Pro Tip: Delete files immediately in OS X El Capitan


Get rid of your files immediately in El Capitan.
Get rid of your files immediately in El Capitan.
Photo: Steve Lambert/FlickrCC

Pro Tip Cult of Mac bugEvery day, I delete files. Usually, they’re images or screenshots I download or use for my work here at Cult of Mac. These kinds of files pile up across a full day, and I just want to get rid of them to de-clutter my workspace.

Even if I use the Command-Delete keyboard shortcut to get them to the Trash, I still need to empty the Trash (with Shift-Command-Delete), making this a two-step process.

OS X El Capitan brings a feature that lets me skip one of these steps. Here’s how to delete your files immediately using your El Capitan-enabled Mac.

In the Finder

You can delete files right from the Finder in OS X El Capitan, skipping the whole “throw in the Trash” step. First, select the files you want to delete in the Finder with either a click, a Command-click (for non-contiguous files) or a Shift-click for contiguous files. If you’re in a folder and want to delete all of them, you can choose Select All from the Edit menu or just hit Command-A for Select All.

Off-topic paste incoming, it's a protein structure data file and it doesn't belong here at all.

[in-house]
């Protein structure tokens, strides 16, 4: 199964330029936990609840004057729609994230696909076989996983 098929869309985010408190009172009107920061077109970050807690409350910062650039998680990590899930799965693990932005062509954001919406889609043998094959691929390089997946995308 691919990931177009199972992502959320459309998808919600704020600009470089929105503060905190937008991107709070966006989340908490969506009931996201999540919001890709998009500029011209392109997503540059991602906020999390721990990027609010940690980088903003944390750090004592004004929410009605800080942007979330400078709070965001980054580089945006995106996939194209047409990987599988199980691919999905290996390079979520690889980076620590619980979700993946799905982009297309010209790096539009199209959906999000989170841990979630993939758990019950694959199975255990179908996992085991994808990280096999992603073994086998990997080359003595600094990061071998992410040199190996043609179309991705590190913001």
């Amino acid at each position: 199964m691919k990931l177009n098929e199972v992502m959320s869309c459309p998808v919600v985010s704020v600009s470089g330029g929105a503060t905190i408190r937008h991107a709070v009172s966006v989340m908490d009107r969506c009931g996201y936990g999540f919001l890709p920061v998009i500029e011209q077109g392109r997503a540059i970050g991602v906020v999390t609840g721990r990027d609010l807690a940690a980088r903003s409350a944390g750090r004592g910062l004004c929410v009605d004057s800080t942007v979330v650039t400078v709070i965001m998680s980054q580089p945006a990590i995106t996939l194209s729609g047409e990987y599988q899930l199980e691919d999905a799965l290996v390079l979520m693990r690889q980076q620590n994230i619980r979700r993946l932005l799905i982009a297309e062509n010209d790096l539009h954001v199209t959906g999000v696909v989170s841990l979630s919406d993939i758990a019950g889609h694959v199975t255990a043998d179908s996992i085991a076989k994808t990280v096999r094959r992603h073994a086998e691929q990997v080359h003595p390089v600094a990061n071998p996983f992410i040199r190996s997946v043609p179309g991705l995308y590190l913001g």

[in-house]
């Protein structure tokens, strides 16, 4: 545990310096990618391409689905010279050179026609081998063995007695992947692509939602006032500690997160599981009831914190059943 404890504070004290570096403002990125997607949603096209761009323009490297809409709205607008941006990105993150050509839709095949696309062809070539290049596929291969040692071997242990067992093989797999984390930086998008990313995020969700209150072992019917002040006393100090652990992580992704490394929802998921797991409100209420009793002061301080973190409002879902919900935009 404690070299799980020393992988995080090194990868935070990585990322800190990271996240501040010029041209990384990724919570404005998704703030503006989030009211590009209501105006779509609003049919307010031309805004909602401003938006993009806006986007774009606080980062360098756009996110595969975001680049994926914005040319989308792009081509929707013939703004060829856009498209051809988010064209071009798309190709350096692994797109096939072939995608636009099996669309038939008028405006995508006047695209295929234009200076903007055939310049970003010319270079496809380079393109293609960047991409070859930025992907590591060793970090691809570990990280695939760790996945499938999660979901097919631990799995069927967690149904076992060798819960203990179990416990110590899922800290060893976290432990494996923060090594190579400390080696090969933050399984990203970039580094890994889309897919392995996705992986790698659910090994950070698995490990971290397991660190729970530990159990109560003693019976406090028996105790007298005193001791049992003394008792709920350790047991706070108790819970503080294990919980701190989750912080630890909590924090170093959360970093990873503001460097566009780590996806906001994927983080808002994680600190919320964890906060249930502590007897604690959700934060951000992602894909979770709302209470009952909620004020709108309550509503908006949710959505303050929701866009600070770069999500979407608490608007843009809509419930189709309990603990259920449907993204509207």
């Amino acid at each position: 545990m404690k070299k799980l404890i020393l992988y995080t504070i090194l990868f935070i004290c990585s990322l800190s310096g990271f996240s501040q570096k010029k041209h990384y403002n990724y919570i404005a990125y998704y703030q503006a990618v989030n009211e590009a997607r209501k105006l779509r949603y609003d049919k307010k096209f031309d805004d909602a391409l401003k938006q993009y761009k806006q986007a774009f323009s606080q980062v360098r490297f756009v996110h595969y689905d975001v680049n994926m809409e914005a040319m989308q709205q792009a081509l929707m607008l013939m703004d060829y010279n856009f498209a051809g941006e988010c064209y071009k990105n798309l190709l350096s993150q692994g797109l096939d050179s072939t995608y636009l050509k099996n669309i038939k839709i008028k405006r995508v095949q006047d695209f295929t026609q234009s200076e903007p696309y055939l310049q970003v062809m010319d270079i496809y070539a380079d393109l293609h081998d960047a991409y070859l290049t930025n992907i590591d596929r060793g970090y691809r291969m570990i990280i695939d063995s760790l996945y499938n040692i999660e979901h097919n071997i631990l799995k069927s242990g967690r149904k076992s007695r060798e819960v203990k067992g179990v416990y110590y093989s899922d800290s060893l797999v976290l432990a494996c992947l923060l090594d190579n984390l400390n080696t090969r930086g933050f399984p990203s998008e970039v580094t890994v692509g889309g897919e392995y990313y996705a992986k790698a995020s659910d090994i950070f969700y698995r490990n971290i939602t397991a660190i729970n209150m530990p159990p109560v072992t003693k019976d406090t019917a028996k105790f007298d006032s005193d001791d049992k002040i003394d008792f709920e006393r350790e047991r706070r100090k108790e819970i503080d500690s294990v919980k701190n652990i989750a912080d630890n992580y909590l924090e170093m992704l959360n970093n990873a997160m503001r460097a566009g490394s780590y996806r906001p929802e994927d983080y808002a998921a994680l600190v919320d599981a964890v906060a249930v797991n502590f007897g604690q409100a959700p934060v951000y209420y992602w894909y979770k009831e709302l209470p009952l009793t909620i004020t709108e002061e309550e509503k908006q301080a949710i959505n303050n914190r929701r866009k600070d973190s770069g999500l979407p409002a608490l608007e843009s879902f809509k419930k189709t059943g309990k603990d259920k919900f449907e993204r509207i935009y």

Once you have your files selected, hold down the Option key on your keyboard and click on the File menu at the top of your Mac’s screen. Instead of the usual “Move to Trash,” you’ll see the menu option “Delete Immediately.” Choose that and you’ll get a little reminder that this is a permanent delete. Click on Delete and those files will be gone for good.

You can also just select your files and hit Option-Command-Delete. You’ll get the same dialog box and you’ll have to click the Delete button to confirm as before.

In the Trash

If your files are already in the Trash and you want to delete specific files in there, you can select one or several, right-click on them, and choose Delete Immediately. You’ll get the same dialog there, as well. Click Delete to complete the process.

Why you’d want to do this is beyond me, but it’s an option you might find handy.

Via: CIO